Construction of the power station began in 1976, and Unit 1 was synchronized to the grid on 4 April 1984. Unit 2 followed on 25 July 1985.

On 18 December 1982,[10][11] Umkhonto we Sizwe, the armed wing of the ANC attacked Koeberg while it was still under construction.[12] Damage was estimated at R 500 million and the commissioning of the power station was put back by 18 months.[13] In 2010, the bomber was identified as being Rodney Wilkinson.[14]

In August 2002 twelve Greenpeace activists obtained access to the station. Six of them scaled the wall to hang up an anti-nuclear protest banner. The twelve were arrested and fined.[15]

At the end of 2005, Koeberg started experiencing numerous technical difficulties. On 11 November 2005, a fault on a transmission busbar caused the reactor to go into safe mode, cutting supply to most of the Western Cape for about two hours. On 16 November a fire under a 400 kV transmission line caused the line to trip, causing severe voltage dips which resulted in Koeberg once again shutting down. Various parts of the Cape were left without electricity for hours at a time. On the evening of 23 November, a routine inspection of the backup safety system revealed a below-spec concentration of an important chemical, resulting in a controlled shutdown of the reactor. Due to the sufficiency of backup supply, major power cuts were not experienced until Friday 25 November, when the backup capacity began running out. At this point, rotational load shedding was employed, with customers being switched off in stages for most of the day. Koeberg was re-synchronised to the national grid on Saturday 26 November.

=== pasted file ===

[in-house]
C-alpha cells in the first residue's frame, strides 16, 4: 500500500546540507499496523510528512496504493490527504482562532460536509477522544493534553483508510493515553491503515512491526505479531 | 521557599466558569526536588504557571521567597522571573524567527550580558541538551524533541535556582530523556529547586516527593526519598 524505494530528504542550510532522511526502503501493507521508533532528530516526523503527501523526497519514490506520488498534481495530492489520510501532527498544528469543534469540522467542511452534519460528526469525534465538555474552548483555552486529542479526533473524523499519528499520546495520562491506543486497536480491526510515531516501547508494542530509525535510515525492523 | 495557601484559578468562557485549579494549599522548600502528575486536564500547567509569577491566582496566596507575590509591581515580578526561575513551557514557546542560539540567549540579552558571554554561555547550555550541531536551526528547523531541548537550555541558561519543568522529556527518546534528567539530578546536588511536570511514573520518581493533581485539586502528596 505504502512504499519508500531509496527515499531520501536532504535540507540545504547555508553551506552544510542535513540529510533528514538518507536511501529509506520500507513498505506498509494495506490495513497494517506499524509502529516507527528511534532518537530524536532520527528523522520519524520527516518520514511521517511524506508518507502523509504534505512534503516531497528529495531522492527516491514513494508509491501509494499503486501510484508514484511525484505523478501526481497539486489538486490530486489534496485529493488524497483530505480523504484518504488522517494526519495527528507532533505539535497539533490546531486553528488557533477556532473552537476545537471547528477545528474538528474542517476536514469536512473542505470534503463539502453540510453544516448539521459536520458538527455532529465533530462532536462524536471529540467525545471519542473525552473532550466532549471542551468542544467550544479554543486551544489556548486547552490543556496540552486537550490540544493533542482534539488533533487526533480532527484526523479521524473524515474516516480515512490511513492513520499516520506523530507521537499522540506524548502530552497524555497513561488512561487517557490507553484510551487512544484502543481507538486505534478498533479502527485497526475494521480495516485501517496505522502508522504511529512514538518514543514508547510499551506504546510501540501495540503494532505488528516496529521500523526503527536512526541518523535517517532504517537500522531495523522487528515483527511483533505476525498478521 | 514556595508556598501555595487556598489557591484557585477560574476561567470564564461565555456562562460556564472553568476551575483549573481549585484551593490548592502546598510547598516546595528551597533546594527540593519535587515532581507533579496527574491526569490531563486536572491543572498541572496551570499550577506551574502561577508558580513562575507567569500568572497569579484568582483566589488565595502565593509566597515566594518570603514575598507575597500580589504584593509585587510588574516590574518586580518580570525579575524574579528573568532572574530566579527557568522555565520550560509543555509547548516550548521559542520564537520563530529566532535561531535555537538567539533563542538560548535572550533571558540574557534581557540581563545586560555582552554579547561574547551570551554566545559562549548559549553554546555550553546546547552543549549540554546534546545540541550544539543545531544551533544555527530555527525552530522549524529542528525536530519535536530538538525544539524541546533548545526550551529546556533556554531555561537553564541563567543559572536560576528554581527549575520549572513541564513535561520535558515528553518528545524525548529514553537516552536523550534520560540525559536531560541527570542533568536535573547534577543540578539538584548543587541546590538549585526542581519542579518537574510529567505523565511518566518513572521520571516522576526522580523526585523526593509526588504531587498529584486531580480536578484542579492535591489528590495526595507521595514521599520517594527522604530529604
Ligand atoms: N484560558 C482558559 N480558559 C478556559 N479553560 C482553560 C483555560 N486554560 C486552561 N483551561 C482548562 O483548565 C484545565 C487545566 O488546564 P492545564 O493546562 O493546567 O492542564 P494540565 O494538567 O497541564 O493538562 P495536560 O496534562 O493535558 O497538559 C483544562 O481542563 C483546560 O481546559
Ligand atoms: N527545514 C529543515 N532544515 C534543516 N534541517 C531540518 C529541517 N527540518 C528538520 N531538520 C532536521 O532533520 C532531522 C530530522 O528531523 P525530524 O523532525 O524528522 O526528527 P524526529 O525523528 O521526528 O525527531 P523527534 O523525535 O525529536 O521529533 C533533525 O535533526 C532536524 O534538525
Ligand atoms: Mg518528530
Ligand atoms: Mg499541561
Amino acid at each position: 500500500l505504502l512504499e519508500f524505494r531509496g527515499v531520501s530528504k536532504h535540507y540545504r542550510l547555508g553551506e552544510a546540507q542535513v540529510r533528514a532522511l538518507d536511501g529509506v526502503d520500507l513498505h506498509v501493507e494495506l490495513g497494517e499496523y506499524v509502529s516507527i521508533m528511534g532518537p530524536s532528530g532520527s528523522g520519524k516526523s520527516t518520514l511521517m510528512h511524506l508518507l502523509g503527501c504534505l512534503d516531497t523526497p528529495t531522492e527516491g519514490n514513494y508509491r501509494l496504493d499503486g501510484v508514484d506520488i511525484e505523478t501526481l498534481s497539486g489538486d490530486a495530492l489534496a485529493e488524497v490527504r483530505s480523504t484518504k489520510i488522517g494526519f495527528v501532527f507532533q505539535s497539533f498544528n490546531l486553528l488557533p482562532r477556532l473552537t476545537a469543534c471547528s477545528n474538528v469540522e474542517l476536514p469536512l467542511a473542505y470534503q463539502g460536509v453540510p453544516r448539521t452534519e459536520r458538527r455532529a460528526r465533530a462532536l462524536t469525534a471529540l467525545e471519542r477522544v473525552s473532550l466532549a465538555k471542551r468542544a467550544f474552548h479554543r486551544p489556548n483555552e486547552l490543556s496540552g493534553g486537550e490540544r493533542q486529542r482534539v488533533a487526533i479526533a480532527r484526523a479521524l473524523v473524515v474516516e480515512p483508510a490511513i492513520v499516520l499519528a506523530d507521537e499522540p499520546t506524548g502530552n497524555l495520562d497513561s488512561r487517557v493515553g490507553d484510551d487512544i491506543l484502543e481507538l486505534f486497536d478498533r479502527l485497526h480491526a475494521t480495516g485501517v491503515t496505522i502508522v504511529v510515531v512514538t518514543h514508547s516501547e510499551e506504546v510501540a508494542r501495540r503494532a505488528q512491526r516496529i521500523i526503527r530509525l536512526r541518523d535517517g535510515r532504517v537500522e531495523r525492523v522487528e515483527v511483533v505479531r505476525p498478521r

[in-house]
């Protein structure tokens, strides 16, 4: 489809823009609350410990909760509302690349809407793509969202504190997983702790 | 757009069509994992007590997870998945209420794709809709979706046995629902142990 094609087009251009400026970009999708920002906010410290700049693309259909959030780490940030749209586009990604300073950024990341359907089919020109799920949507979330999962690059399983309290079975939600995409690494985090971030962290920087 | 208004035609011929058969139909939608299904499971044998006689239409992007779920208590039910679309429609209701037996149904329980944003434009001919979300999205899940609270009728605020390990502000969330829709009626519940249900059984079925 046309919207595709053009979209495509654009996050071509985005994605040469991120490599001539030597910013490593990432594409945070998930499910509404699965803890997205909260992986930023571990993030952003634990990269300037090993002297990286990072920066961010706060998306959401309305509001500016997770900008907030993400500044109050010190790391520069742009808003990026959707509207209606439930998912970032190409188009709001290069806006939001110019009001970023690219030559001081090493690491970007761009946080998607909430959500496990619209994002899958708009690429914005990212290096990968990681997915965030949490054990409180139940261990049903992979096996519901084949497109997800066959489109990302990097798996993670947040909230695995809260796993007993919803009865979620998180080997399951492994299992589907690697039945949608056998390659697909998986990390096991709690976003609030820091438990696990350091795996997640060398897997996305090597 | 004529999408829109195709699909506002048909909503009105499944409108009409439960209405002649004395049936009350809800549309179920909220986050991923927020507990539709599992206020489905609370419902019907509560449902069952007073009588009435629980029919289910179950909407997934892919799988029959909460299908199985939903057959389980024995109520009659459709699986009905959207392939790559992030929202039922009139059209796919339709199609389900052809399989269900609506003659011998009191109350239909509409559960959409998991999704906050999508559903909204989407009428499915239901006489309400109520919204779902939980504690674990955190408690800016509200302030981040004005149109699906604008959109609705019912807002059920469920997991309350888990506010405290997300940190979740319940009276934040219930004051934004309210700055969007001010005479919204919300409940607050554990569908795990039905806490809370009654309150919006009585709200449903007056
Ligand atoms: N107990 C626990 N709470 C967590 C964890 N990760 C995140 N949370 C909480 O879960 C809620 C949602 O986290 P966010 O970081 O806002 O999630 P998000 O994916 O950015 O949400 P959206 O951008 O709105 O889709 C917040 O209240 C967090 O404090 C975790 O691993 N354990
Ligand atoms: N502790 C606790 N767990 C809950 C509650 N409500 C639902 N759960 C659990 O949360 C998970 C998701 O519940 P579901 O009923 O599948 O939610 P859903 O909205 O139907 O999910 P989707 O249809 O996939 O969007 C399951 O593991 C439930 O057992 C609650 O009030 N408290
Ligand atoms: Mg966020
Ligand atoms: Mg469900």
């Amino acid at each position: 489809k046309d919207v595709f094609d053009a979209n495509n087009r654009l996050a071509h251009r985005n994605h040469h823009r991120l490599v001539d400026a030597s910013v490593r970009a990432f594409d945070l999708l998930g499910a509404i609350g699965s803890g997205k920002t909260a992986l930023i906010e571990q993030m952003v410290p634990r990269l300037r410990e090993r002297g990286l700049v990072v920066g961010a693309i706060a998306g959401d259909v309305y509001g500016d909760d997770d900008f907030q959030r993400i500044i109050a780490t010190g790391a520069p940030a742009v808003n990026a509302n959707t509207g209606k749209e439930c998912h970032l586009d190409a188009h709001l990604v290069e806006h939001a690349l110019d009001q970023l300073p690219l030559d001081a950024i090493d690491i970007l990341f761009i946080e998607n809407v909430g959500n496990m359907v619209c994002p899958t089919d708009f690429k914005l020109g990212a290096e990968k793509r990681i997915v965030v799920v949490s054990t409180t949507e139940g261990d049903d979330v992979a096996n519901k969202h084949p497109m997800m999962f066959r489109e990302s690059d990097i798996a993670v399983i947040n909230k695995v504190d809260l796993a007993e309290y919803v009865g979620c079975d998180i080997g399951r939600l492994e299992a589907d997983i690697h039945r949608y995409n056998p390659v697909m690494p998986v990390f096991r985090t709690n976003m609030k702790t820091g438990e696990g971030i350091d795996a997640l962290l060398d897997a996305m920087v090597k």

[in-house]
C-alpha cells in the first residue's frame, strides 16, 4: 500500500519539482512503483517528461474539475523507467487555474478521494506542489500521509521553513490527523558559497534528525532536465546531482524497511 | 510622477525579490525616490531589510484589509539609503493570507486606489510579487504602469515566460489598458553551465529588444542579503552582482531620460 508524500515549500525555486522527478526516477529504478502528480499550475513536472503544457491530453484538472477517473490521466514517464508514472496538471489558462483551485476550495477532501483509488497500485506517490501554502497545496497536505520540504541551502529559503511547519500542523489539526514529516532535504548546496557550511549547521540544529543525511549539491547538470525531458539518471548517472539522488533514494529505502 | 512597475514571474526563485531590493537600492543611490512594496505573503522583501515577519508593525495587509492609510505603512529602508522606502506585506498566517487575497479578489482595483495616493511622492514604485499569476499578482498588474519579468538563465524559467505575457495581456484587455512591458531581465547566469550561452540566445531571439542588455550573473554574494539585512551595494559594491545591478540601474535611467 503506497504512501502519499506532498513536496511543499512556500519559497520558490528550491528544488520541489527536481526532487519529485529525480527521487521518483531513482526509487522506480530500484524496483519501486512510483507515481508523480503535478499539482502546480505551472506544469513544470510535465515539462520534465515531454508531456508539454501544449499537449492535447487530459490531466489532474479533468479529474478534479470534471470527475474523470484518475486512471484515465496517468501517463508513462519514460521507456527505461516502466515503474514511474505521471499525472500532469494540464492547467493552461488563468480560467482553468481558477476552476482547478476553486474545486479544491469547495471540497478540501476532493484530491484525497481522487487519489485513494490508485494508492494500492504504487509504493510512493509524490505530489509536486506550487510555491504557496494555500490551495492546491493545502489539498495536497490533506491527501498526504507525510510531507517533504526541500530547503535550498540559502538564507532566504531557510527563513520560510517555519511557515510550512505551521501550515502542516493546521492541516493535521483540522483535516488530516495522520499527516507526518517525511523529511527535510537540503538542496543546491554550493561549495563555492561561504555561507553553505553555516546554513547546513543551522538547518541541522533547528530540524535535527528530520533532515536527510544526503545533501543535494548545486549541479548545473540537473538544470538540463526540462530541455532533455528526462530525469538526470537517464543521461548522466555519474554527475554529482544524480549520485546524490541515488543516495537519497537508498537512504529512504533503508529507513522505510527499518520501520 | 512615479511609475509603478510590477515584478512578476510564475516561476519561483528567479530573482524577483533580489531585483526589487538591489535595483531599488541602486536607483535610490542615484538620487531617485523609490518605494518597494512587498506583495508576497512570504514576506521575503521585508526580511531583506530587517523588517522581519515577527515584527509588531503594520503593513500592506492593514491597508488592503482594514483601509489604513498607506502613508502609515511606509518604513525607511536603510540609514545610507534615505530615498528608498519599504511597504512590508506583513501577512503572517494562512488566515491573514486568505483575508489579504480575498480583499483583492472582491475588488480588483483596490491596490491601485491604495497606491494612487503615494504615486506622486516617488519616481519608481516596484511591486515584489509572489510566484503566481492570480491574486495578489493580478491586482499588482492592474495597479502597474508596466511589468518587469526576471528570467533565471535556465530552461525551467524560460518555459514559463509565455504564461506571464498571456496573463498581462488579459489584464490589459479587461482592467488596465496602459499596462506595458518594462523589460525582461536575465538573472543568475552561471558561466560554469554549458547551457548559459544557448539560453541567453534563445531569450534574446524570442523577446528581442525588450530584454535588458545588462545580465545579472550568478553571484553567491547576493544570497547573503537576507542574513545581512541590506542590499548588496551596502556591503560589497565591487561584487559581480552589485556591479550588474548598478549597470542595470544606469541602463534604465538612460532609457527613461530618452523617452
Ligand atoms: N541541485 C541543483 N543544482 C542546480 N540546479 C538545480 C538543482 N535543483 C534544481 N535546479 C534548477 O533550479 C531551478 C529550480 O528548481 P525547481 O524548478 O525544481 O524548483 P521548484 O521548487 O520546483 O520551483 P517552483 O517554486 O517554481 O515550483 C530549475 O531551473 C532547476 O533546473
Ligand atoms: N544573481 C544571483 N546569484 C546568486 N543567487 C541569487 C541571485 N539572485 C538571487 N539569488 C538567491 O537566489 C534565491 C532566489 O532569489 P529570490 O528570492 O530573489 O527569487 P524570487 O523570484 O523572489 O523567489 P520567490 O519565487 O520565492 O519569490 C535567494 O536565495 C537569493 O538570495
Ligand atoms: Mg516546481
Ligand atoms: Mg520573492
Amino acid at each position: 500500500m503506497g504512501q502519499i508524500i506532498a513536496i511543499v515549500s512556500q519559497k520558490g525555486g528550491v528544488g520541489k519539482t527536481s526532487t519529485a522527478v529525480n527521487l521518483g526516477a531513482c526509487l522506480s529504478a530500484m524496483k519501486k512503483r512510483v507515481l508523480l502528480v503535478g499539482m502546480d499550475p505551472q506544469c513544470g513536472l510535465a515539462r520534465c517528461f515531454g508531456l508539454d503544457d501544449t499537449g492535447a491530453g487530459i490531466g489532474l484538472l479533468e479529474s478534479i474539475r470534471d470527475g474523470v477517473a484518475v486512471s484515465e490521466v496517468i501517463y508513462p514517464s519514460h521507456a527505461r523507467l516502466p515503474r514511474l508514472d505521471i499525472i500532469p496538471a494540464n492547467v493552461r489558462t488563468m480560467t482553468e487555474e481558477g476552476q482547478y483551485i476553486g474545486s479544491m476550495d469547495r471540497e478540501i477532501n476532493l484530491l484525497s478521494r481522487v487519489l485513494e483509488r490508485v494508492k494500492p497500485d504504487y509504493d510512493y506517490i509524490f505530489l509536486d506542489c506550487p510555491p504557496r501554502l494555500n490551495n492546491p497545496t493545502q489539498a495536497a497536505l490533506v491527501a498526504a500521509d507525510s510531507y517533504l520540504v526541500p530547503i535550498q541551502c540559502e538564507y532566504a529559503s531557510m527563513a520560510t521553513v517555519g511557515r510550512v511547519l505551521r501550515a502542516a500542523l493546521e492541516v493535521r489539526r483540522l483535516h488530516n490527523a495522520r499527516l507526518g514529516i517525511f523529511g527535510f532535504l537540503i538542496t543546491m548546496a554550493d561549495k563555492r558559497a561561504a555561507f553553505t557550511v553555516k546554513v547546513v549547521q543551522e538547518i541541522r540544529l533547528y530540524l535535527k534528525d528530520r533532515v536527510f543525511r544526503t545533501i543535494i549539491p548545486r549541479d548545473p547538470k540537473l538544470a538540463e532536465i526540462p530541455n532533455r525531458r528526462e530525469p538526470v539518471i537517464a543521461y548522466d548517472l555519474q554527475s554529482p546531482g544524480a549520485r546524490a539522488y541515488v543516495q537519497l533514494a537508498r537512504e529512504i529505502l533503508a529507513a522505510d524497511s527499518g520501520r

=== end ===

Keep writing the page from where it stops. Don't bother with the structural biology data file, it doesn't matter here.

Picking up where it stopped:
On Sunday 25 December 2005, the generator of Unit 1 was damaged. While the generator was being powered up after scheduled refuelling and maintenance, a loose bolt, which was left inside the generator caused severe damage, forcing it to be shut down. Subsequent to the unexpected unavailability of Unit 1, Unit 2 was also brought down for scheduled refuelling, resulting in a severe shortage of supply to the Western Cape. This resulted in widespread load shedding in order to maintain the stability of the network. A replacement rotor for Unit 1 was shipped in from France and the unit was brought back into operation in May 2006.

On 18 and 19 February 2007 large parts of the Western Cape again experienced blackouts due to a controlled shutdown of Koeberg. According to Eskom and the City of Cape Town, power cuts were to continue until 26 February 2007, however power supply problems continued beyond this date.

The estimated economic losses due to the power cuts was over R 500 M as at February 2007, and was estimated to rise to possibly as high as R 2 billion.

On 12 September 2010, 91 members of staff were contaminated with cobalt-58 dust in an incident that appears confined to the station.[16]

The government's agreed 2019 Integrated Resource Plan (IRP) plans a 20-year life-extension for Koeberg to 2044, and a delayed nuclear new build programme with a scenario that may build new capacity after 2030.[17]

On 10 September 2020, Eskom announced it will install six new steam generators in 2021.[18]

Production Koeberg 1/2 1984-2017 (TWh/yr)[19][edit]

Post Fukushima stress tests[edit]

After the Fukushima Daiichi nuclear disaster, seismic safety at Koeberg was reevaluated in conjunction with the IAEA. Although Koeberg was designed for 0.3g zero period ground acceleration (ZPGA), a magnitude 7 earthquake, stress tests evaluated Koeberg against a 0.5g ZPGA. Overall Koeberg found to be seismically robust and well designed, with some areas for attention and improvement that were highlighted.[20]